Souvenir spoon and machine dies James Allan & Company Charleston, 1900-1905
On April 14, 1865, four years to the day after surrendering Fort Sumter to the Confederacy, Union General Robert Anderson was back in Charleston reclaiming what was left of it for the United States. For Charleston, the long and disastrous war was over, and a long road to recovery just begun. For the next few decades, however, Charleston’s economy steadily improved, as did some of its agricultural and mercantile interests. James Allan, a Scottish-born silversmith, jeweler, and retailer who had established his Charleston firm just before the War in 1855, was one of several who actually flourished in the post-bellum period.
For years, James Allan’s company produced all manner of jewelry and silverwares for local consumers, and by the fortieth anniversary of the Confederate firing on Fort Sumter, was producing souvenir spoons stamped from iron dies. These spoons – made in both table and tea size – depict iconic images from both the Revolutionary and Civil wars. On the handle, a stoic Sergeant William Jasper of the 2nd South Carolina Regiment points toward the defeated British fleet after the 1776 battle of Fort Sullivan. Below on the spoon’s bowl are embossed the unmistakable blasted out ruins of Fort Sumter circa 1865.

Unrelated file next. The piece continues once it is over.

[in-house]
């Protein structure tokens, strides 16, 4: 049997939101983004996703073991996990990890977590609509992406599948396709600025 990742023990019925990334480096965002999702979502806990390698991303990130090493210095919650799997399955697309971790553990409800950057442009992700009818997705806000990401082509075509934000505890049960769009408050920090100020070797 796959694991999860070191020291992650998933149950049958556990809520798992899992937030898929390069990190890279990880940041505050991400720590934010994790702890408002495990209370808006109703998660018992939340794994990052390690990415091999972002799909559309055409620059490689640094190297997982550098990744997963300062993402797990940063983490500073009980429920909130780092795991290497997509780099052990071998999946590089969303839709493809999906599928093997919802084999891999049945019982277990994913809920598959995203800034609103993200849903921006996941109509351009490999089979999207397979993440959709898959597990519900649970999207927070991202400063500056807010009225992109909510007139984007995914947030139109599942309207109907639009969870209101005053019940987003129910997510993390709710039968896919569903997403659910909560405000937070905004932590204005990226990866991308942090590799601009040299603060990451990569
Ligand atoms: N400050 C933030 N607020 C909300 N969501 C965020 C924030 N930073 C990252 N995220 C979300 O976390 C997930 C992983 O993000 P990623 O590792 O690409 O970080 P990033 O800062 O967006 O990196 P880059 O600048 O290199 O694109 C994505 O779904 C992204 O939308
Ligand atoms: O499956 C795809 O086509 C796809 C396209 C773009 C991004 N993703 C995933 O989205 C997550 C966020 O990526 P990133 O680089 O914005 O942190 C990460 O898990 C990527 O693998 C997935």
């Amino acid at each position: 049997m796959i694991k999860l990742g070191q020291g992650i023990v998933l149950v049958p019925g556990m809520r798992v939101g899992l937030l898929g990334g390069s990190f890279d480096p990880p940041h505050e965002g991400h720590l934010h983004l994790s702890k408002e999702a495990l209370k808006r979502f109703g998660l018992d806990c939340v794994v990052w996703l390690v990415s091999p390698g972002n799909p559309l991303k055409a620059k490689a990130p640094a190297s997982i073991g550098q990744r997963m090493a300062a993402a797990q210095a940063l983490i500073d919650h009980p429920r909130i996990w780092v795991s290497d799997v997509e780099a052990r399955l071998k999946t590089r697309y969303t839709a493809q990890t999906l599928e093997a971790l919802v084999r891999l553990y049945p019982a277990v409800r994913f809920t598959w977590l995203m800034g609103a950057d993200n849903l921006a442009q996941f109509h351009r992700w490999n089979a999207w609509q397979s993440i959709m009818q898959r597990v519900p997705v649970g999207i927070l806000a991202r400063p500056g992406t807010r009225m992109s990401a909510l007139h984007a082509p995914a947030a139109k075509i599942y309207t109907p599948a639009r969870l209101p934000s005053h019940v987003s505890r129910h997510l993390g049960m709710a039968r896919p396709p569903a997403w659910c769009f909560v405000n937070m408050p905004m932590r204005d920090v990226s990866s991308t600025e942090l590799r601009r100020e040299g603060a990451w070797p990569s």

In the Museum’s Armory, see excellent examples of historic weaponry, dating from 1750 to the twentieth century, with uses that ranged from military to more personal applications such as hunting and dueling.
In the Lowcountry History Hall, see materials relating to the Native Americans who first inhabited the Lowcountry and the African American and European settlers who transformed the region into an agricultural empire.
In the Natural History gallery you will see an extraordinary array of birds, reptiles and mammals that have called the South Carolina Lowcountry home since prehistory, including contributions from noted naturalists.